The £27m Bosnian striker is asking to be given more playing time at Manchester City, stating that his goalscoring record backs up his demands for more minutes on the pitch
The Bosnian forward has struggled to break into Roberto Mancini's starting XI in the 2012-13 campaign despite scoring more goals than squad rivals Sergio Aguero, Carlos Tevez and Mario Balotelli.
While the imposing striker is currently not a first-team fixture for the Premier League champions, he is determined to make a starting role his own - and believes his record is ample evidence to justify a place.
"You can call me whatever you want but I will never accept that I'm a super-sub. I won the league in Germany and was top scorer there. I was never just a sub and I never will be one," he told Telegraph Sport.
"I'm 26 years old and I played a lot of games before I came here to City and I scored a lot of goals in Germany and, before that, the Czech Republic.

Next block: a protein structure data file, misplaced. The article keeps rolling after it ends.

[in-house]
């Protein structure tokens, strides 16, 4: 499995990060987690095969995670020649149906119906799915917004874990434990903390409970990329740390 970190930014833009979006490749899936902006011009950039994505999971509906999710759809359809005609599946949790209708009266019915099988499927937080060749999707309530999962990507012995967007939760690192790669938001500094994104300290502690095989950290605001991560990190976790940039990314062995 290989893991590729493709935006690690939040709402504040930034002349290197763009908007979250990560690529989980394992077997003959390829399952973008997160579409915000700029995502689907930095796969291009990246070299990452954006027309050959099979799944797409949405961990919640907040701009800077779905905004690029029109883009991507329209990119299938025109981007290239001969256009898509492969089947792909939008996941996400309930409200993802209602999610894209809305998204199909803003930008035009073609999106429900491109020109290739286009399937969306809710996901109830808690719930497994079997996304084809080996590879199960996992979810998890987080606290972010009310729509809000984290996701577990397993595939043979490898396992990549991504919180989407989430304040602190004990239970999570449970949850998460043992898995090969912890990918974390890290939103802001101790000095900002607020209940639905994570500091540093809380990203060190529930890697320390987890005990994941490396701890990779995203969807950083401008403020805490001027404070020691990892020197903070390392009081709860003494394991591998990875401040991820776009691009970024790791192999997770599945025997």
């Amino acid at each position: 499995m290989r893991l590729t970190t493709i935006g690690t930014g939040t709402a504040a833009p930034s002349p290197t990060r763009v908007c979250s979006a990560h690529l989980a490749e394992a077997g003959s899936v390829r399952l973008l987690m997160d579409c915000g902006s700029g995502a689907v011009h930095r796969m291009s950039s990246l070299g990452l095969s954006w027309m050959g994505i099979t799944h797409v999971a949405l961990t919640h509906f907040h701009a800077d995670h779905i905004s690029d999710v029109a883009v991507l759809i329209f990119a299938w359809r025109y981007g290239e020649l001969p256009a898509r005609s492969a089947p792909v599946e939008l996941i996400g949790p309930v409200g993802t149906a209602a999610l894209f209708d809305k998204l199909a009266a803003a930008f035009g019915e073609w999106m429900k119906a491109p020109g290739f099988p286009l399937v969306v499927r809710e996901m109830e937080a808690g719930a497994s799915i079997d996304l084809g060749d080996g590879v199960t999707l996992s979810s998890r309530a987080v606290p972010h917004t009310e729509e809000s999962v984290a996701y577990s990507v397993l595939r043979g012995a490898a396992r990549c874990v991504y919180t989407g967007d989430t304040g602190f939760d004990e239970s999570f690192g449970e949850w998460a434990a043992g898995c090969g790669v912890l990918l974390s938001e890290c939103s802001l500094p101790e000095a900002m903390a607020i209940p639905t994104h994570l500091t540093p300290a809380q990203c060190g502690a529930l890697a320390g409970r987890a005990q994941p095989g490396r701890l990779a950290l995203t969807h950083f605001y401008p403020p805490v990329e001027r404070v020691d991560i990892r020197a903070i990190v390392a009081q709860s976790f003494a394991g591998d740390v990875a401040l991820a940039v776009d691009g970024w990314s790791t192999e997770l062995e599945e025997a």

"At the moment, maybe, it's like that. It's not great for me. But with my goals and with the goals I have scored so far this year I think I deserve to play more."
Dzeko has five Premier League goals this season from just 371 minutes of football, while Tevez, Aguero and Balotelli have scored only six goals between them.
The £27 million man is frustrated by his lack of consistent appearances, and harbours dreams of a prolonged run in the side - and said while he enjoys playing for City, he should be featuring more often.
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"Of course I don't expect to play every game. But I'm not talking about every game. What I don't want is to play one game – and then the next two or three I'm not playing. As a striker you need to play a series of games. I know what I'm capable of.
"I came to City to play – if I was scared about playing here because I knew there were good players, top players, and more top players would come, then I would not have come here. But I came here because I know I can do it."
And the striker pointedly made a reference to Mancini's refusal to pick him consistently, suggesting the onus is on the manager, rather than himself, to change the situation: "I don't need to speak to the manager, he knows how many goals I've scored."